A comparison of saving accounts and bank FD

Personal Finance

The term “savings account” refers to a safe, reliable place where money can be stored that is not urgently needed and that pays modest interest rates. Today’s millennials feel safe storing their hard-earned money in a place like this. Banks use this money to provide loans to people. As people say, saving your money is as crucial as earning it, so a savings account does just the right job here for people.

The workings of a savings account

It works in a very uncomplicated manner. A savings account facility is provided by banks and credit unions for customer convenience, both online and offline. Loans are obtained with this amount for people who need them. Every bank or credit union has a variable rate of interest. Some banks require a minimum balance in accounts to avoid charges. Money can be easily transferred from a savings account by means like UPI, net banking, cash withdrawals at ATMs, etc. Chequebook and debit card provisions are made for people holding a savings account.

Advantages of a savings account

  • It’s a safe and reliable way to stash away money.
  • In the end, you earn benefits by earning interest on your amount.
  • Liquidity is offered, so that if required, money can be withdrawn.
  • Working is simple and straightforward.

Disadvantages of a savings account

  • There can be a temptation to spend money rather than store it when liquidity is offered.
  • Interest rates are not very attractive and fluctuate a lot.
  • Some banks have limited or restricted transaction allowances.

If you are interested in opening a new savings account, read this article to find out more.

About Fixed Deposits

Introduction to Fixed Deposit

Commonly known as a “bank FD,” it is an investment option offered by banking and non-banking companies with the main aim of saving money over time by investing an amount and earning interest on it. A lump sum amount can be withdrawn only when the tenure opted for the bank FD is over. Tenure can vary from 1-2 weeks to 10 years. It is one of the safest and simplest investment options right now with a higher rate of interest and holder benefits like loan allowance etc. These FD-offering companies have special schemes for senior citizens too.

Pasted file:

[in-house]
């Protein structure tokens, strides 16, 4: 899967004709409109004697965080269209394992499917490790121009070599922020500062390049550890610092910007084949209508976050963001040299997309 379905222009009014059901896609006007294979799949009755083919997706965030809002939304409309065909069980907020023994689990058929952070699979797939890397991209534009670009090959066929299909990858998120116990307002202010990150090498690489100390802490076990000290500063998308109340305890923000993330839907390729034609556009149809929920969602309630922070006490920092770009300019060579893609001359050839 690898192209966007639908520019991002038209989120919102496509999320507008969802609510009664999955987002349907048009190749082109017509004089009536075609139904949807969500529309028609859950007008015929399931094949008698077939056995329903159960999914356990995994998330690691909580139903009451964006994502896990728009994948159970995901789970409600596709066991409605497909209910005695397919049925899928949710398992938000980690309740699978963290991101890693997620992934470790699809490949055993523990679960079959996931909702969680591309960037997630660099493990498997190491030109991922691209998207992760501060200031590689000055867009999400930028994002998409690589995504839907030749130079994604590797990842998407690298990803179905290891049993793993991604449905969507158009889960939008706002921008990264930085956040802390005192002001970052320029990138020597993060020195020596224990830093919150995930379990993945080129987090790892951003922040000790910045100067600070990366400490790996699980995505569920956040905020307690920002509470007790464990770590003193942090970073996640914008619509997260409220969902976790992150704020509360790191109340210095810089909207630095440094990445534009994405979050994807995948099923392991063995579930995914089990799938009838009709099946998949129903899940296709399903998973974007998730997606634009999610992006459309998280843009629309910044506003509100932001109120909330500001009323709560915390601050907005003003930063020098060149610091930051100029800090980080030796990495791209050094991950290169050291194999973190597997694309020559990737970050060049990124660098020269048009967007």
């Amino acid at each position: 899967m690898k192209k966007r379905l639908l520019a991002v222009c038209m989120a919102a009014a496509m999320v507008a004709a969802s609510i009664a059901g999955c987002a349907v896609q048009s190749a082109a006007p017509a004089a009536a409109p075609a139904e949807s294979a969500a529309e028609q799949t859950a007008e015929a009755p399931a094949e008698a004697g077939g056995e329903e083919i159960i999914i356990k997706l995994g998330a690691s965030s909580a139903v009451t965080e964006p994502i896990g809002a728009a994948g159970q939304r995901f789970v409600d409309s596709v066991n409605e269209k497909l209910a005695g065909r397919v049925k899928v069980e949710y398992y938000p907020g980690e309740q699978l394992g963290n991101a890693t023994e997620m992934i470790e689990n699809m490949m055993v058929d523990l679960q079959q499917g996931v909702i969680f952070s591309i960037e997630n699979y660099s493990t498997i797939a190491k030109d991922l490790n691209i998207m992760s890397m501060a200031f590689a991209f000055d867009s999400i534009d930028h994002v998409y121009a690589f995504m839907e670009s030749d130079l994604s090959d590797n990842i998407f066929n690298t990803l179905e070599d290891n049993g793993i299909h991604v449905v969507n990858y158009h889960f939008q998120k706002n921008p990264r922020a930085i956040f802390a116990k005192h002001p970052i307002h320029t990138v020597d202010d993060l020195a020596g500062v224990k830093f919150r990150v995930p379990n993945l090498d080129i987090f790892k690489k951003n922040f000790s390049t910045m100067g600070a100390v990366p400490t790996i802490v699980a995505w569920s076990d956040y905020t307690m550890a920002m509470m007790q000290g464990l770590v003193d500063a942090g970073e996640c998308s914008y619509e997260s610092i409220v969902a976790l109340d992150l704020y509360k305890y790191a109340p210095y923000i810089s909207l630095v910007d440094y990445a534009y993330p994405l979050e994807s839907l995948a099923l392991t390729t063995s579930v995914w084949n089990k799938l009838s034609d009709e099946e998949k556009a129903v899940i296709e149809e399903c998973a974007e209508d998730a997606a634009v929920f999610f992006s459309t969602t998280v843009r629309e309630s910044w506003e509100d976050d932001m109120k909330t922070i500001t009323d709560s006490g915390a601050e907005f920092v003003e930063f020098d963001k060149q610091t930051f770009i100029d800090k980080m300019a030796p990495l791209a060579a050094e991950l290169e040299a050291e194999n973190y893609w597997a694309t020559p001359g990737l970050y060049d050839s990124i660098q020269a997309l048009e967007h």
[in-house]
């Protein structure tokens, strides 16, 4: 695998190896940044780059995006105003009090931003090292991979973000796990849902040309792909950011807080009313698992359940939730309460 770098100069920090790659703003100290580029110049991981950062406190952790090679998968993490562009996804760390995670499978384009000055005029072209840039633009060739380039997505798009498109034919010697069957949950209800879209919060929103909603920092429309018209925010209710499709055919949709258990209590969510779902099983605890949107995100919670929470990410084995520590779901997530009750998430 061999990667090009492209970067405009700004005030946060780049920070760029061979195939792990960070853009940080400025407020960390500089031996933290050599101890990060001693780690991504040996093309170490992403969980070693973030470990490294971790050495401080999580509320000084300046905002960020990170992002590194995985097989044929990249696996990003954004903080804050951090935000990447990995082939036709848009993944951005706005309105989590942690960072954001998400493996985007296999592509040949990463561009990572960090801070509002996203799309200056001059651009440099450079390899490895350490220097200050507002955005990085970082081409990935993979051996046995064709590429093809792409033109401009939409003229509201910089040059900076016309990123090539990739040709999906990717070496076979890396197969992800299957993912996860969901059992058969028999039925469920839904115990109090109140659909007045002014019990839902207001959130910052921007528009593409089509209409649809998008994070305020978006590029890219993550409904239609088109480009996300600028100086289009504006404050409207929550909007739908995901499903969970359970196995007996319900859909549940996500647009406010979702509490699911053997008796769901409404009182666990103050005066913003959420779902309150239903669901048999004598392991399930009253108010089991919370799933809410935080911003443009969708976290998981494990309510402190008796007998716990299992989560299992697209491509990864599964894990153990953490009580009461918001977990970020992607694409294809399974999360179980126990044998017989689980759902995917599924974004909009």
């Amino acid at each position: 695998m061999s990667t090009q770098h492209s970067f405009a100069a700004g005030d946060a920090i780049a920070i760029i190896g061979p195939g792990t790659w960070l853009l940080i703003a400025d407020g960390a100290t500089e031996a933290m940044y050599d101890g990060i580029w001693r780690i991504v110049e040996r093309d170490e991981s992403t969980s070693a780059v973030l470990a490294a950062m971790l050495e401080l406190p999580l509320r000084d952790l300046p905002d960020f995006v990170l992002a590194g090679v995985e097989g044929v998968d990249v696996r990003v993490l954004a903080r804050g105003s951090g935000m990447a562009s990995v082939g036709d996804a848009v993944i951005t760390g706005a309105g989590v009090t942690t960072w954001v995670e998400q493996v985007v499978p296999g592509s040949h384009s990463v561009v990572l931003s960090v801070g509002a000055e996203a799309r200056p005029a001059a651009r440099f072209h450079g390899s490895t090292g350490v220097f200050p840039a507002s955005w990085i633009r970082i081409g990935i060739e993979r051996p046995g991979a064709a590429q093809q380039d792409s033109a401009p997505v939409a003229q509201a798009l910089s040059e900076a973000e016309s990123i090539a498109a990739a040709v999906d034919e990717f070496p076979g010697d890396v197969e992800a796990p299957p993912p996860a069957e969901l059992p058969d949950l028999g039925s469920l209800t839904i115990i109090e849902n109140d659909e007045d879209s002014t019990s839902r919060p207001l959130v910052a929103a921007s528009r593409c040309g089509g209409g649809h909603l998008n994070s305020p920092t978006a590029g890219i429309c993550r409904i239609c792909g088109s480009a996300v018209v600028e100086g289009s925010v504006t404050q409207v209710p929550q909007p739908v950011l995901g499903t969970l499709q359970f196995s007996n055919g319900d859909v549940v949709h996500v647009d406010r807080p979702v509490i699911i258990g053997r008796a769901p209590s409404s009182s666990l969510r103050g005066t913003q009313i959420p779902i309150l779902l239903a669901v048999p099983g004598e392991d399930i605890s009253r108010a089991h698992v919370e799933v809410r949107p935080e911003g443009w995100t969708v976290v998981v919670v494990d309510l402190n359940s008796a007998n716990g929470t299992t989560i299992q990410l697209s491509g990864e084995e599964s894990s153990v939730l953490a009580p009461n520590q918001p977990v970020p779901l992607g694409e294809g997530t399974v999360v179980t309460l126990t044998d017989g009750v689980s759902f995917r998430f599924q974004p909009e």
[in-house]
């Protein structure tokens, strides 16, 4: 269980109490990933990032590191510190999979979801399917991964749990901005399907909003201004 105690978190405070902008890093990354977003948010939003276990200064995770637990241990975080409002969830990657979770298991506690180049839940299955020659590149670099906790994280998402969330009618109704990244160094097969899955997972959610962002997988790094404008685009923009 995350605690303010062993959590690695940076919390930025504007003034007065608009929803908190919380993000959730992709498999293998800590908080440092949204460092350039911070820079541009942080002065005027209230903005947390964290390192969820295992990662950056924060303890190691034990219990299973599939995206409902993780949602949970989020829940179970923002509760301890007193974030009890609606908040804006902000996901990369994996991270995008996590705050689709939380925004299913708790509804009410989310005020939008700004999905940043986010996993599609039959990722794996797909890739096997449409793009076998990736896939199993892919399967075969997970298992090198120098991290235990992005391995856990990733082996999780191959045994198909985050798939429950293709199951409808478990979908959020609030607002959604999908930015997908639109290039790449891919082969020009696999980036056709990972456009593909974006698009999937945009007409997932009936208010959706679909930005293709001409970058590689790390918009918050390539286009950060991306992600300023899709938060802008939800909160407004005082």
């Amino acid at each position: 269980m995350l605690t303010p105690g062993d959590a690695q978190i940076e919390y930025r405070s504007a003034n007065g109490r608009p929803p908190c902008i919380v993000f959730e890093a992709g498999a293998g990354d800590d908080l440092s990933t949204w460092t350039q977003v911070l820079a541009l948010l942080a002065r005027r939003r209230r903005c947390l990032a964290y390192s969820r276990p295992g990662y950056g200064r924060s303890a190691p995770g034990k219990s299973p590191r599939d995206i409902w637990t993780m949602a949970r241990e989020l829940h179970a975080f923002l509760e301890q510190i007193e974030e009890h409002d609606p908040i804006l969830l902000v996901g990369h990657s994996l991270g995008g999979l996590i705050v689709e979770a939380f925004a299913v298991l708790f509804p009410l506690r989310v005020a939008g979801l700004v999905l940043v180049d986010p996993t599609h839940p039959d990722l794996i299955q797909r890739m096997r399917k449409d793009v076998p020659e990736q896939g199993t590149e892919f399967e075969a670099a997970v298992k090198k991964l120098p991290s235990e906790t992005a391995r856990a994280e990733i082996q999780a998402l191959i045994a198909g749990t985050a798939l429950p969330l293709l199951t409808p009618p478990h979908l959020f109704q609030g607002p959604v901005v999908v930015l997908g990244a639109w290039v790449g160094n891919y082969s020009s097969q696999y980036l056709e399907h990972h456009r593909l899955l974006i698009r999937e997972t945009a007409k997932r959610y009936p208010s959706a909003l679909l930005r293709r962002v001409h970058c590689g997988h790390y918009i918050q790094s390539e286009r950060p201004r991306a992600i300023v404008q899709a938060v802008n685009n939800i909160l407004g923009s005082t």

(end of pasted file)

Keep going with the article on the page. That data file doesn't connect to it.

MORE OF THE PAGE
Types of Fixed Deposits 

  • Standard Bank FD- A very common fixed deposit that can be opened at a bank where the holder already has a savings account. The bank applies the interest rates accordingly.
  • Cumulative bank FD– Best for investors with long-term profit goals, as money gets locked up for a specified period and can only be withdrawn after that particular period itself as a lump sum amount. It prevents temptations to withdraw money or use it before the lock-in period is over.
  • Non-cumulative bank FD– Best for investors who want to pay EMIs; this enables them to set monthly, quarterly, half-yearly, etc. goals. This allows them to withdraw money on a regular basis while still reaping the benefits of the fixed deposit.
  • Corporate bank FD- Offers good interest rates, it’s a fixed deposit at private firms, and investors should always check the credit rating of these companies before investing.
  • Senior citizen bank FD– A special fixed deposit scheme for people over the age of 60. They get a slightly better interest rate than others.
  • Tax saving Bank FD– Used for tax savings and exemption of taxes, it has a lock-up period of around 6 years during which money deposited cannot be touched.
  •  Bank FD for NRIs- A special fixed deposit scheme for NRIs (non-resident Indians), so that they can easily invest money in India and earn tax-free income from the interests earned on it.

Advantages of a Fixed Deposit

  • Bank FD offers assured returns no matter the rise or fall of the market.
  • Interest compounding is highly beneficial. 
  • Offering slight liquidity. 
  • Easy and reliable process. 
  • Senior citizens benefit.
  • One-time effort bearing great fruit later.
  • Tax benefits.
  • Can be used to obtain a loan.

Disadvantages of a fixed deposit

  • Fixed interest rates throughout the tenure. 
  • Locked up funds.
  • Penalties or losses on withdrawal before the tenure’s completion.
  • Interests earned are taxed.

To read more about FD, check out these articles: link1 link2 link3

Comparing Saving Accounts and Fixed Deposit

Saving AccountFixed Deposit
Aim: To keep funds that are not in use at the moment safe.Aim: Earn interest from a one-time investment, focused on a long-run benefit.
The liquidity offered, i.e., one can withdraw money in case of need without compromises( it can cause temptation though)Liquidity is somewhat compromised as on withdrawing money before the completion of tenure, loss on FD interest rates and penalties are to be paid in some cases.
No Fixed tenure is to be followed.A definite tenure is to be followed, it can range somewhere between 1-2 weeks to 10 years.
Saving account rate of interest ranges between 2-4%FD interest rates range between 5-8%
One cannot avail loan based on this.One can obtain a loan based on a Fixed deposit.
No Tax benefits earned.Tax benefits can be earned.
Money can be transferred into a saving account regularly.It’s a one-time investment, money can only be put into the account once in a lump sum way.
Withdrawal and transfers are available anytime using modes like ATM cash withdrawal, UPI, net banking, etc.Withdrawal and transfer are restricted before tenure completion and can cause FD interest rates losses and Penalties.

Hopefully, this comparison gave you a clear insight into savings accounts and fixed deposits. 

Investing money in the right place is crucial, and the right research can help you make that decision feel like a cakewalk. 

There are several market leaders and experts such as Piramal Finances, you would find more information and guidance for finance and Personal banking related topics at